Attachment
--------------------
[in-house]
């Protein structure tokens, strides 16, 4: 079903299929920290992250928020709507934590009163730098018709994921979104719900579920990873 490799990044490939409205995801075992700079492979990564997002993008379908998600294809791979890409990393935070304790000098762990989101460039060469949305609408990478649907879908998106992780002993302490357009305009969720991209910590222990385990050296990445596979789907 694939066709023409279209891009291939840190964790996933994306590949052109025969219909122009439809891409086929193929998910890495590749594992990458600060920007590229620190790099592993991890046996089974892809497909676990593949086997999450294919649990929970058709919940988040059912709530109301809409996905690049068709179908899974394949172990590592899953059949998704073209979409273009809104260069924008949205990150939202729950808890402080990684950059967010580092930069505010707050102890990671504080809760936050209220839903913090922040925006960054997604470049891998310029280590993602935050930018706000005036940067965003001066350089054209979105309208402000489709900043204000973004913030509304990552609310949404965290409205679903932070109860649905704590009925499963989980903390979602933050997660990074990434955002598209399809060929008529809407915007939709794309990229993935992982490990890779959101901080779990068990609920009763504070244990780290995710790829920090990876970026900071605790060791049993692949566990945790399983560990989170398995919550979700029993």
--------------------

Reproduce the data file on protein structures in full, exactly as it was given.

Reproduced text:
[in-house]
């Protein structure tokens, strides 16, 4: 079903299929920290992250928020709507934590009163730098018709994921979104719900579920990873 490799990044490939409205995801075992700079492979990564997002993008379908998600294809791979890409990393935070304790000098762990989101460039060469949305609408990478649907879908998106992780002993302490357009305009969720991209910590222990385990050296990445596979789907 694939066709023409279209891009291939840190964790996933994306590949052109025969219909122009439809891409086929193929998910890495590749594992990458600060920007590229620190790099592993991890046996089974892809497909676990593949086997999450294919649990929970058709919940988040059912709530109301809409996905690049068709179908899974394949172990590592899953059949998704073209979409273009809104260069924008949205990150939202729950808890402080990684950059967010580092930069505010707050102890990671504080809760936050209220839903913090922040925006960054997604470049891998310029280590993602935050930018706000005036940067965003001066350089054209979105309208402000489709900043204000973004913030509304990552609310949404965290409205679903932070109860649905704590009925499963989980903390979602933050997660990074990434955002598209399809060929008529809407915007939709794309990229993935992982490990890779959101901080779990068990609920009763504070244990780290995710790829920090990876970026900071605790060791049993692949566990945790399983560990989170398995919550979700029993």